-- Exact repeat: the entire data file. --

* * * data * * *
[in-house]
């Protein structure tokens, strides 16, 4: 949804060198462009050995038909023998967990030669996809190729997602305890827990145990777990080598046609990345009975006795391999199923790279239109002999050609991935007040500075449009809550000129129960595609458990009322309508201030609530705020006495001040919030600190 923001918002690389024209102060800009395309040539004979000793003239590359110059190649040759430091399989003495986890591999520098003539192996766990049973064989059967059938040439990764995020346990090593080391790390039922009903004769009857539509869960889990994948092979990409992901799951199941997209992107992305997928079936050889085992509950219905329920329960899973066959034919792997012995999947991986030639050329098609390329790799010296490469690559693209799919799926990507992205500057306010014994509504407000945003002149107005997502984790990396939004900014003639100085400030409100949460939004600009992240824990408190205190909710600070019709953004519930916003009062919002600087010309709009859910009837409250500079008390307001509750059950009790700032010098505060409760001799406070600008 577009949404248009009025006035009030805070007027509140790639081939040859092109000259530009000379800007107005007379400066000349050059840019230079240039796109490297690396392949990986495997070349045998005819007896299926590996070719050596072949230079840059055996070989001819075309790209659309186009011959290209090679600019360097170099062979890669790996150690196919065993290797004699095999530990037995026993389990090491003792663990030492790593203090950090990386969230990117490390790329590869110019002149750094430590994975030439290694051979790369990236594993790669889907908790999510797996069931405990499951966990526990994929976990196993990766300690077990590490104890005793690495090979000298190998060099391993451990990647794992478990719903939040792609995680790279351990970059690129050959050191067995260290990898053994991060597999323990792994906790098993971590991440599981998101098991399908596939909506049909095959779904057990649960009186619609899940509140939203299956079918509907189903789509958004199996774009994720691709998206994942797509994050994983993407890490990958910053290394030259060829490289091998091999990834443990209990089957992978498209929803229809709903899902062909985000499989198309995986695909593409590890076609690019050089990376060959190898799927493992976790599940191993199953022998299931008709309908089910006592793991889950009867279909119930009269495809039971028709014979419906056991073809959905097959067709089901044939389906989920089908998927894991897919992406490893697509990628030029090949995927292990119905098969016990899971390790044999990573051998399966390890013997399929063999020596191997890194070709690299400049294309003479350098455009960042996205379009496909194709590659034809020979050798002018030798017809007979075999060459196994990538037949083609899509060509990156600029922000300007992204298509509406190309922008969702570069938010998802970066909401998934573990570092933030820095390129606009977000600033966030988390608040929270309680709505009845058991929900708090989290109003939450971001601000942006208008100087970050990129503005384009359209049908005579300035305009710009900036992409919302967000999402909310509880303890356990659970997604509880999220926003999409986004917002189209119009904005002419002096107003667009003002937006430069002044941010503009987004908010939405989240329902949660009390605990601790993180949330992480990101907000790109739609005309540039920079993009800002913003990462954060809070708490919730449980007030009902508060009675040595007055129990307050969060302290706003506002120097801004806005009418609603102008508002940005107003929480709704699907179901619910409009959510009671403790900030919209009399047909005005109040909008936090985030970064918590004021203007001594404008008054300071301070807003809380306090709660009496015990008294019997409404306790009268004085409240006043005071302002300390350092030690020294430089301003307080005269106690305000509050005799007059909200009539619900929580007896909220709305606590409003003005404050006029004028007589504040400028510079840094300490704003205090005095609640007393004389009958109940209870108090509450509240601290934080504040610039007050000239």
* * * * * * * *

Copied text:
[in-house]
């Protein structure tokens, strides 16, 4: 949804060198462009050995038909023998967990030669996809190729997602305890827990145990777990080598046609990345009975006795391999199923790279239109002999050609991935007040500075449009809550000129129960595609458990009322309508201030609530705020006495001040919030600190 923001918002690389024209102060800009395309040539004979000793003239590359110059190649040759430091399989003495986890591999520098003539192996766990049973064989059967059938040439990764995020346990090593080391790390039922009903004769009857539509869960889990994948092979990409992901799951199941997209992107992305997928079936050889085992509950219905329920329960899973066959034919792997012995999947991986030639050329098609390329790799010296490469690559693209799919799926990507992205500057306010014994509504407000945003002149107005997502984790990396939004900014003639100085400030409100949460939004600009992240824990408190205190909710600070019709953004519930916003009062919002600087010309709009859910009837409250500079008390307001509750059950009790700032010098505060409760001799406070600008 577009949404248009009025006035009030805070007027509140790639081939040859092109000259530009000379800007107005007379400066000349050059840019230079240039796109490297690396392949990986495997070349045998005819007896299926590996070719050596072949230079840059055996070989001819075309790209659309186009011959290209090679600019360097170099062979890669790996150690196919065993290797004699095999530990037995026993389990090491003792663990030492790593203090950090990386969230990117490390790329590869110019002149750094430590994975030439290694051979790369990236594993790669889907908790999510797996069931405990499951966990526990994929976990196993990766300690077990590490104890005793690495090979000298190998060099391993451990990647794992478990719903939040792609995680790279351990970059690129050959050191067995260290990898053994991060597999323990792994906790098993971590991440599981998101098991399908596939909506049909095959779904057990649960009186619609899940509140939203299956079918509907189903789509958004199996774009994720691709998206994942797509994050994983993407890490990958910053290394030259060829490289091998091999990834443990209990089957992978498209929803229809709903899902062909985000499989198309995986695909593409590890076609690019050089990376060959190898799927493992976790599940191993199953022998299931008709309908089910006592793991889950009867279909119930009269495809039971028709014979419906056991073809959905097959067709089901044939389906989920089908998927894991897919992406490893697509990628030029090949995927292990119905098969016990899971390790044999990573051998399966390890013997399929063999020596191997890194070709690299400049294309003479350098455009960042996205379009496909194709590659034809020979050798002018030798017809007979075999060459196994990538037949083609899509060509990156600029922000300007992204298509509406190309922008969702570069938010998802970066909401998934573990570092933030820095390129606009977000600033966030988390608040929270309680709505009845058991929900708090989290109003939450971001601000942006208008100087970050990129503005384009359209049908005579300035305009710009900036992409919302967000999402909310509880303890356990659970997604509880999220926003999409986004917002189209119009904005002419002096107003667009003002937006430069002044941010503009987004908010939405989240329902949660009390605990601790993180949330992480990101907000790109739609005309540039920079993009800002913003990462954060809070708490919730449980007030009902508060009675040595007055129990307050969060302290706003506002120097801004806005009418609603102008508002940005107003929480709704699907179901619910409009959510009671403790900030919209009399047909005005109040909008936090985030970064918590004021203007001594404008008054300071301070807003809380306090709660009496015990008294019997409404306790009268004085409240006043005071302002300390350092030690020294430089301003307080005269106690305000509050005799007059909200009539619900929580007896909220709305606590409003003005404050006029004028007589504040400028510079840094300490704003205090005095609640007393004389009958109940209870108090509450509240601290934080504040610039007050000239």